27 September 2009

Bone Rattler, by Eliot Pattison

A Mystery of Colonial America. Counterpoint. 2008. 460 pages. ISBN-10: 1593761856 ISBN-13: 978-1593761851

When we heard that the author of the many Inspector Shan mysteries had written a new novel set in the American Colonies in 1758, we were eager to find out what that would be like, and were not disappointed.

Duncan McCallum is a prisoner aboard a convict ship bound for the New World. He is a Scot, unfriendly to the British king, whose life and family have been destroyed for his treason to the Empire. During the voyage, there are some strange and actually surreal events that set the stage for what transpires when he lands in New York, indentured to Lord Ramsey as a teacher for his children.

Ramsey's children include an elder daughter named Sarah, who seems afflicted with some great sadness from a past about which no one will speak. As events unfold in the New York wilderness, her story and character are revealed to be quite fascinating.

Native American lore and culture play an important role in the plot of this complex mystery. As we move deeper into the fabric of the story, the Iroquois characters increase in number, depth, and function. It is hard to read this without thinking of Pattison's obvious love and respect for the ancient culture of Tibet reflected in the Inspector Shan series. The parallels between China's invasion and destruction of Tibet and that of the British and French invasion of America and destruction of its native culture and people are unavoidable.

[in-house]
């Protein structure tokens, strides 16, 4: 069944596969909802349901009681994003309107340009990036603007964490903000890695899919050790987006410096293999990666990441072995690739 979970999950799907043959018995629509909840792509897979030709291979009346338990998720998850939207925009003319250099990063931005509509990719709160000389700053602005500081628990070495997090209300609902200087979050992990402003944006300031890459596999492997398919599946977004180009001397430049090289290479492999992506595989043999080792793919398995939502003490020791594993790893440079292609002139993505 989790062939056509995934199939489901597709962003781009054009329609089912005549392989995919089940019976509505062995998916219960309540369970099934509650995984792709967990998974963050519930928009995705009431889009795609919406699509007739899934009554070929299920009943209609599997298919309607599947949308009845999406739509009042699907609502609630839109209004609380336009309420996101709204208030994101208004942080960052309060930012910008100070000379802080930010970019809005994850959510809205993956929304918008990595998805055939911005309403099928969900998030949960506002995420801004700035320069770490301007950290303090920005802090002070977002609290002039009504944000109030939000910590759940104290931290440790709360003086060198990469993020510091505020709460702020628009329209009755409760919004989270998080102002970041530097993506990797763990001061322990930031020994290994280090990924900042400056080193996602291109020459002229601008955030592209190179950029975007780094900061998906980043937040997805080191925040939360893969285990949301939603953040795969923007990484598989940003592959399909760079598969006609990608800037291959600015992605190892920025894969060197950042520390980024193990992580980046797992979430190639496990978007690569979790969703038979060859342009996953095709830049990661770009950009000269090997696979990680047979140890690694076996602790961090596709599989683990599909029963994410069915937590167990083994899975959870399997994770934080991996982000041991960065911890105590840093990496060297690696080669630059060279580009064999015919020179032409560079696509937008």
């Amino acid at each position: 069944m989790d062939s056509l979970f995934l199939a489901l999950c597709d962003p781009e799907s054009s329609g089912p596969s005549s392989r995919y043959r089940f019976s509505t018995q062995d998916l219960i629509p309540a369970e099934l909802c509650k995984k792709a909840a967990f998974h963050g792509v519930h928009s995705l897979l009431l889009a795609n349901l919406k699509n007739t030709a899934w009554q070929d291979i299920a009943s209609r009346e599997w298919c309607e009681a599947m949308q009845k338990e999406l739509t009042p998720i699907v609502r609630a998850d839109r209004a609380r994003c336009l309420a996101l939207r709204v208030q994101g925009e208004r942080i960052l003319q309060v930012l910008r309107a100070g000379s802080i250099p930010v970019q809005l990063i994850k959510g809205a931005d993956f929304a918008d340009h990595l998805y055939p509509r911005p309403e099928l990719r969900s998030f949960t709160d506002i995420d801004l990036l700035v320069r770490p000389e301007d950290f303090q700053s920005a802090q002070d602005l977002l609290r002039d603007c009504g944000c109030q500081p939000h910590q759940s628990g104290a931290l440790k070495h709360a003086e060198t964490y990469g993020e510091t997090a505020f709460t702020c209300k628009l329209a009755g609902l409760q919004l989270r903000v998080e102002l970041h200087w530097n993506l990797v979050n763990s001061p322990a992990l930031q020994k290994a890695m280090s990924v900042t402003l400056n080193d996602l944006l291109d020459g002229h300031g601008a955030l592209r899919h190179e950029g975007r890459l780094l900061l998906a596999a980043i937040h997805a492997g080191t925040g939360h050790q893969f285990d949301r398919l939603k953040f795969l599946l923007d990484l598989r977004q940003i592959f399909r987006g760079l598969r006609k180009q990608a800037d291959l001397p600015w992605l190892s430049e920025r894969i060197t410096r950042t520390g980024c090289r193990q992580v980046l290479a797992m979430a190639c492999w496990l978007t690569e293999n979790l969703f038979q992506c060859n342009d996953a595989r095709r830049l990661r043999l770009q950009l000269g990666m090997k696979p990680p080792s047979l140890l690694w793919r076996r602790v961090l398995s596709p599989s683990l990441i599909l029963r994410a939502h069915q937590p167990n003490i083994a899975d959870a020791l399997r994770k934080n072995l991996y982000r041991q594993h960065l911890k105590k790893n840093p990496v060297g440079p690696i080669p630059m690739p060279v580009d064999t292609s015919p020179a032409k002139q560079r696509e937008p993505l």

Pattison explores the spirituality of the natives of America in the face of the European invasion, and lays upon that the tapestry of England's exploitation and domination of Scotland and its culture and people. Scots allied with Indians against the English oppressors in this story make the point clear if not obvious. The history of our world is one of domination, disrespect for indigenous culture, and the trampling of religion and tradition in the name of whatever power has the upper hand.

With all this history and moralization included in the text, one might think this would be a dull read, but Pattison's masterful writing and plot delivery keeps us involved in this excellent mystery and more or less painlessly feeds us a great deal of factual information about the Colonial period and the deeds of those who founded what became the United States of America.

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